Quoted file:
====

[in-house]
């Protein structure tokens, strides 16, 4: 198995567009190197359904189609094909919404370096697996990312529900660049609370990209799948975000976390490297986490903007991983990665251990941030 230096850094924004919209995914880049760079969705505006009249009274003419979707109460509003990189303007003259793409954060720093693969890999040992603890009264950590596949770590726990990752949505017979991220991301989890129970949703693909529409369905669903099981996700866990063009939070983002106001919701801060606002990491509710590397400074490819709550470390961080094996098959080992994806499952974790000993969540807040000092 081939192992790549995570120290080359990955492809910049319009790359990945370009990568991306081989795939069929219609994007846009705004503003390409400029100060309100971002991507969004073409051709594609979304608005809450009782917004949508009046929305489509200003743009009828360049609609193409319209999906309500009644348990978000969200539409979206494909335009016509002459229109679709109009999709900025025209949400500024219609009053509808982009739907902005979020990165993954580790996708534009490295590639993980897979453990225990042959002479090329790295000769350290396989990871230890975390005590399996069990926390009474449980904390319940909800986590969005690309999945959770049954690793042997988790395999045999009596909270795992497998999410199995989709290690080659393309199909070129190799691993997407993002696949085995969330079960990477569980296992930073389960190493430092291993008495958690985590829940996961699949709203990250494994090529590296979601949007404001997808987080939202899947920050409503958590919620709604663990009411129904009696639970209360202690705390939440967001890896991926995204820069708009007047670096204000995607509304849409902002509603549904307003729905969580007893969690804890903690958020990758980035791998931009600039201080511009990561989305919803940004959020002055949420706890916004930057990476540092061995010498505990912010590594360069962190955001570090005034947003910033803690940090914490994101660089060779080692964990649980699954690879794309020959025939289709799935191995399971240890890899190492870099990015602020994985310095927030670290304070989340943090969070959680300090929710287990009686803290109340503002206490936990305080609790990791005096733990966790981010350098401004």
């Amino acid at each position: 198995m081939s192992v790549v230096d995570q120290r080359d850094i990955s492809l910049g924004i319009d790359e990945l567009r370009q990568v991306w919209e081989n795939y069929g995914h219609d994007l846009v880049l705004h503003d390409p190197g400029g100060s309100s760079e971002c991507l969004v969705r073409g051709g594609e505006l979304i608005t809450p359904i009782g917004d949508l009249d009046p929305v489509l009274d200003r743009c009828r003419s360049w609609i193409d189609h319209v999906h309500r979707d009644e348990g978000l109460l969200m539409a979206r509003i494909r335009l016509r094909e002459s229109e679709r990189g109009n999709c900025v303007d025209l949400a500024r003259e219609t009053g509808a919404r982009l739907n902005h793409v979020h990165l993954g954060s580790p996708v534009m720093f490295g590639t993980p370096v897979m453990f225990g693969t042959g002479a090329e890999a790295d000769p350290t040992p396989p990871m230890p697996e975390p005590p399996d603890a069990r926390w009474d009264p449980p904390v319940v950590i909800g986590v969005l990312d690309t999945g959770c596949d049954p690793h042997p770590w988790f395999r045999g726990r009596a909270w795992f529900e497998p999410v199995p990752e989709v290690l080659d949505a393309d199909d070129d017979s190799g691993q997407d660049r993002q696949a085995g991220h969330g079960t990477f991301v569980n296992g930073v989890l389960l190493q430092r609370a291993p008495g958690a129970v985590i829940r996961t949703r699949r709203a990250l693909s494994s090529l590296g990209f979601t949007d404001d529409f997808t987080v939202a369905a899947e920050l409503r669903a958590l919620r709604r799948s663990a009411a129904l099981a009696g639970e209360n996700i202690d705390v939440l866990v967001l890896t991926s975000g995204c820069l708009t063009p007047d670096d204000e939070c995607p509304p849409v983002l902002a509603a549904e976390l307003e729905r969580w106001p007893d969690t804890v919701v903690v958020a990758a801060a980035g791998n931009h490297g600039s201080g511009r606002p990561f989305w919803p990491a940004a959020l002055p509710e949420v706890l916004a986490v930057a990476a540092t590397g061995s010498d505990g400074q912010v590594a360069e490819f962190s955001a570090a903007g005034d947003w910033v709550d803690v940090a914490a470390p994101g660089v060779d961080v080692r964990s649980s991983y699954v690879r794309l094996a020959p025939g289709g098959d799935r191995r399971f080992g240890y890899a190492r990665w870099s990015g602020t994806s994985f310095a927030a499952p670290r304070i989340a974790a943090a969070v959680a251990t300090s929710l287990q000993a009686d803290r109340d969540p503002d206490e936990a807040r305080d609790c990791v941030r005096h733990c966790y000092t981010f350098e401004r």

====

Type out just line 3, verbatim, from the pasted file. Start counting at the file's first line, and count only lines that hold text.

């Amino acid at each position: 198995m081939s192992v790549v230096d995570q120290r080359d850094i990955s492809l910049g924004i319009d790359e990945l567009r370009q990568v991306w919209e081989n795939y069929g995914h219609d994007l846009v880049l705004h503003d390409p190197g400029g100060s309100s760079e971002c991507l969004v969705r073409g051709g594609e505006l979304i608005t809450p359904i009782g917004d949508l009249d009046p929305v489509l009274d200003r743009c009828r003419s360049w609609i193409d189609h319209v999906h309500r979707d009644e348990g978000l109460l969200m539409a979206r509003i494909r335009l016509r094909e002459s229109e679709r990189g109009n999709c900025v303007d025209l949400a500024r003259e219609t009053g509808a919404r982009l739907n902005h793409v979020h990165l993954g954060s580790p996708v534009m720093f490295g590639t993980p370096v897979m453990f225990g693969t042959g002479a090329e890999a790295d000769p350290t040992p396989p990871m230890p697996e975390p005590p399996d603890a069990r926390w009474d009264p449980p904390v319940v950590i909800g986590v969005l990312d690309t999945g959770c596949d049954p690793h042997p770590w988790f395999r045999g726990r009596a909270w795992f529900e497998p999410v199995p990752e989709v290690l080659d949505a393309d199909d070129d017979s190799g691993q997407d660049r993002q696949a085995g991220h969330g079960t990477f991301v569980n296992g930073v989890l389960l190493q430092r609370a291993p008495g958690a129970v985590i829940r996961t949703r699949r709203a990250l693909s494994s090529l590296g990209f979601t949007d404001d529409f997808t987080v939202a369905a899947e920050l409503r669903a958590l919620r709604r799948s663990a009411a129904l099981a009696g639970e209360n996700i202690d705390v939440l866990v967001l890896t991926s975000g995204c820069l708009t063009p007047d670096d204000e939070c995607p509304p849409v983002l902002a509603a549904e976390l307003e729905r969580w106001p007893d969690t804890v919701v903690v958020a990758a801060a980035g791998n931009h490297g600039s201080g511009r606002p990561f989305w919803p990491a940004a959020l002055p509710e949420v706890l916004a986490v930057a990476a540092t590397g061995s010498d505990g400074q912010v590594a360069e490819f962190s955001a570090a903007g005034d947003w910033v709550d803690v940090a914490a470390p994101g660089v060779d961080v080692r964990s649980s991983y699954v690879r794309l094996a020959p025939g289709g098959d799935r191995r399971f080992g240890y890899a190492r990665w870099s990015g602020t994806s994985f310095a927030a499952p670290r304070i989340a974790a943090a969070v959680a251990t300090s929710l287990q000993a009686d803290r109340d969540p503002d206490e936990a807040r305080d609790c990791v941030r005096h733990c966790y000092t981010f350098e401004r």